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Pressure and Flow Residence Time Effects on Soot Properties in Counterflow Non-Premixed Hydrocarbon-Air Flames

Sarnacki, Brendyn
Thesis/Dissertation; Online
Sarnacki, Brendyn
Chelliah, Harsha
Numerous studies have reported the adverse health, environmental, and climatic effects of aerosol or soot particulate emissions from the combustion of hydrocarbon fuels in boilers, furnaces, gas turbines and other internal combustion engines. Considering the significant dependence that our modern society places on hydrocarbon fuels, it is of ethical interest to reduce or mitigate the resulting pollutants. With advanced laser based diagnostic techniques under development, the potential for future regulation on particulate emissions provides further motivation. While production of some pollutant species is well understood, knowledge of soot particulate nucleation and growth remains in its infancy. Precise synthesis of flame generated carbon nanoparticles may also prove useful as an industrial and technical commodity to increase efficiency and reduce cost for a variety of applications. One of the most elementary and important effects on soot formation and growth relevant to modern combustion engines is that of pressure. Utilizing the simple laminar, steady counterflow burner configuration, the goal of this work is to investigate the effect of elevated pressure on the soot nucleation, growth, and oxidation mechanisms of hydrocarbon combustion over a wide range of flow residence times. An absolute irradiance calibrated two-color time resolved Laser Induced Incandescence (LII) technique was developed and utilized to collect quantitative soot incandescence data for determination of soot particle temperature, primary particle size, soot volume fraction, and number density. The approach requires a comprehensive LII nano-scale heat transfer model with coupled extinction and elastic light scattering submodels. Thermophoretic soot sampling and Transmission Electron Microscopy (TEM) analysis were conducted to provide further insight into soot structure and morphology. Particle Image Velocimetry (PIV) was also employed to quantify flow residence time. All sources of uncertainty from both measured experimental variables and assumed heat transfer model variables were considered and included in a detailed uncertainty analysis to determine total uncertainties on all LII extracted soot quantities. The uncertainty analysis of PIV measurements was also presented. The resulting total standard uncertainties of soot volume fraction, primary particle size, and soot number density are reported. Several improvements to the LII procedure are presented. The results indicate that uncertainty associated with the local gas temperature, soot absorption function, and thermal accommodation are the dominant variables dictating uncertainty on all LII extracted quantities. Experimental repeatability uncertainty was found significantly lower than the combined total standard measurement uncertainty for soot volume fraction and primary particle diameter indicating additional research into key heat transfer model parameters is still needed to reduce the overall uncertainty of LII measurements. The results of TEM analysis on thermophoretically sampled soot are presented. An extensive analysis of number density, soot volume fraction, and primary particle size is conducted. Particle nucleation is identified as the driver of total soot loading in the counterflow configuration and exhibits a clear pressure and temperature dependency. The results indicate that increased combustion pressure should be targeted to reduce total soot loading while allowing for increased combustion temperatures before soot particle nucleation is initiated. From thermodynamic first principles, increased pressure and temperature are directly related to improved engine efficiency and energy density. The finding is encouraging for practical application in industry.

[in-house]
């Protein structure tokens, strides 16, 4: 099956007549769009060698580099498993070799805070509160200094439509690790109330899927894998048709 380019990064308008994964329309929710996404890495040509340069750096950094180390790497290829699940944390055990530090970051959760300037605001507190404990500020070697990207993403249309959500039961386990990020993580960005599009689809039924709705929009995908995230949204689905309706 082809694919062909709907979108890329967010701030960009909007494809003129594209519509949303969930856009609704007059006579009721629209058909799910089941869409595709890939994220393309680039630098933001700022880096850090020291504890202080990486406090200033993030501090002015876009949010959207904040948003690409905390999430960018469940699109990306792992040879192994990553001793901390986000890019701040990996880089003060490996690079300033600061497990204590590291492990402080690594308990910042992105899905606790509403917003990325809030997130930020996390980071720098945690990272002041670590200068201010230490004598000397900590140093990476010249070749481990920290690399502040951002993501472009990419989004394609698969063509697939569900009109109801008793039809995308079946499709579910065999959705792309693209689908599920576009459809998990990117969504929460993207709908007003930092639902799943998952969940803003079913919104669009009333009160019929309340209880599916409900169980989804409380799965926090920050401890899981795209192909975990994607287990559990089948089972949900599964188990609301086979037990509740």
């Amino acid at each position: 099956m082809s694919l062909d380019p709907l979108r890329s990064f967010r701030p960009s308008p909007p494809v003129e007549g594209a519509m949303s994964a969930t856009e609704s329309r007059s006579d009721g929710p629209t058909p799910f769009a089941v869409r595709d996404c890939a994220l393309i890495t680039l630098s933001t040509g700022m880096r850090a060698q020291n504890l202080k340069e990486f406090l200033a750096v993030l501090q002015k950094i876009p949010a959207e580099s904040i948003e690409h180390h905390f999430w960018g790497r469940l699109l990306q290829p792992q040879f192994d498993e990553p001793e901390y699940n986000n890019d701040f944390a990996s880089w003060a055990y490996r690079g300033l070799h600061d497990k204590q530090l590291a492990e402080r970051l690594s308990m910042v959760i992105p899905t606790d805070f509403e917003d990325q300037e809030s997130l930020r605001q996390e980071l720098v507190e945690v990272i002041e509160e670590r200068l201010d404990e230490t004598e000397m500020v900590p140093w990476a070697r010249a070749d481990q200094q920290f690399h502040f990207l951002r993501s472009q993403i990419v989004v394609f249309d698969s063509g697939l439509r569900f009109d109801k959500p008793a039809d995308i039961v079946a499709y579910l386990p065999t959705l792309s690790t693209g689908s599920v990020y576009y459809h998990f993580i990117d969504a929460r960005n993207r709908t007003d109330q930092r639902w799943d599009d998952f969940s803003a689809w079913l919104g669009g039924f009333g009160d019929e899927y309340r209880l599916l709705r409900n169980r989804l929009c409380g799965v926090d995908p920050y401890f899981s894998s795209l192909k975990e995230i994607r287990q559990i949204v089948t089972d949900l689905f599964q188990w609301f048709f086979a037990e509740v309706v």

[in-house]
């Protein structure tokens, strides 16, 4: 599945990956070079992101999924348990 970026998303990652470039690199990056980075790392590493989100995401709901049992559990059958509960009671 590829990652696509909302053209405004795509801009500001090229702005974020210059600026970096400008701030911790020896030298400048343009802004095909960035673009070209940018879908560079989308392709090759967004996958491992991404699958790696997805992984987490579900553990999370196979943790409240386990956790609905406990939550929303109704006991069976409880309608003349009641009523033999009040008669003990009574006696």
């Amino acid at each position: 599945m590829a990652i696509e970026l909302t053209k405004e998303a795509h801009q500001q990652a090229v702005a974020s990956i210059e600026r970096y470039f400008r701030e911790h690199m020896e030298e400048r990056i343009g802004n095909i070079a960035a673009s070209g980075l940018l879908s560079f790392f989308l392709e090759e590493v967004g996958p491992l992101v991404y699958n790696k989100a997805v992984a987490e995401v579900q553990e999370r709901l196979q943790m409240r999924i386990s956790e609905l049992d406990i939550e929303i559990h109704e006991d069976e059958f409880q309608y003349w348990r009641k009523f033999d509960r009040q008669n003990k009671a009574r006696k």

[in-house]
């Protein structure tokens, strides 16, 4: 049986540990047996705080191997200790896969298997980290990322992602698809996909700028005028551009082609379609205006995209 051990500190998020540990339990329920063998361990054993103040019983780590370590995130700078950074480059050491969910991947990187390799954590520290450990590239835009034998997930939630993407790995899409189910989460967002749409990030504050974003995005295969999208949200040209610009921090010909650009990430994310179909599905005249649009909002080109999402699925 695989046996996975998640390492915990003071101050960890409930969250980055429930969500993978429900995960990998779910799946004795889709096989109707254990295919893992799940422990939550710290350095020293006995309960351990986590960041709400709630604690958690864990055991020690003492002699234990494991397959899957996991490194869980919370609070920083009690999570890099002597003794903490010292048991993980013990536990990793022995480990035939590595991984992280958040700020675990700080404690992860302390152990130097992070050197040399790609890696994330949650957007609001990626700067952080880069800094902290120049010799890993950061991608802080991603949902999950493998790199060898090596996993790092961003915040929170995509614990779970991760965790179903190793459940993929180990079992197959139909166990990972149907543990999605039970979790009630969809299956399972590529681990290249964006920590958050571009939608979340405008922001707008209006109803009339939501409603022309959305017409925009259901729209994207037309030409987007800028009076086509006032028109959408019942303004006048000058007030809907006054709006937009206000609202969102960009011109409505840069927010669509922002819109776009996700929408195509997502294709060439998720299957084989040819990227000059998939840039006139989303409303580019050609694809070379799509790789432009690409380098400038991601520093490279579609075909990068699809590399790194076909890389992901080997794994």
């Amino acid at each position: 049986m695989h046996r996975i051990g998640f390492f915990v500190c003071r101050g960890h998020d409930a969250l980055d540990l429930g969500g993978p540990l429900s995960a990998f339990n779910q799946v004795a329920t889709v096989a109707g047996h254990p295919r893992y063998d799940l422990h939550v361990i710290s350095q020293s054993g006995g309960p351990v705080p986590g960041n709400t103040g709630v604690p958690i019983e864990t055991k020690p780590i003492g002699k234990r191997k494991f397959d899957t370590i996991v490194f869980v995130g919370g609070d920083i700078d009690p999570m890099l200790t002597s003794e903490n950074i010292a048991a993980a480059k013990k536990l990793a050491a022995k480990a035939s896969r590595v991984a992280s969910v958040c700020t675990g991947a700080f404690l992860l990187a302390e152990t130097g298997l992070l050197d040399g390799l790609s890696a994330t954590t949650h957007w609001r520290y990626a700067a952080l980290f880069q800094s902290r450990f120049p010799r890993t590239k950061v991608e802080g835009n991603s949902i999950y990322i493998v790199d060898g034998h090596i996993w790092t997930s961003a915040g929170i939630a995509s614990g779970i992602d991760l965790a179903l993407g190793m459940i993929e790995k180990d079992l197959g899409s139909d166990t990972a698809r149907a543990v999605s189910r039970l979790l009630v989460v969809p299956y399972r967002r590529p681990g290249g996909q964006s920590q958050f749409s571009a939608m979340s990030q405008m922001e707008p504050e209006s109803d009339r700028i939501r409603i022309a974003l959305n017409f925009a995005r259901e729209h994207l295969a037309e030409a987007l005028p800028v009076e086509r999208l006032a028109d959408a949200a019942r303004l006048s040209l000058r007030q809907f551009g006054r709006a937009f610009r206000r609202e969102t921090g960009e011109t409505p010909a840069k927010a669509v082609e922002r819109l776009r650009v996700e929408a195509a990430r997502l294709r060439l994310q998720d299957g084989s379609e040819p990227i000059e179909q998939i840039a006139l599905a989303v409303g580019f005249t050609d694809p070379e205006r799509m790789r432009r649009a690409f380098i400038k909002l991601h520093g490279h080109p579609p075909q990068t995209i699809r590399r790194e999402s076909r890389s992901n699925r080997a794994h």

University of Virginia, Department of Mechanical and Aerospace Engineering, PHD, 2014
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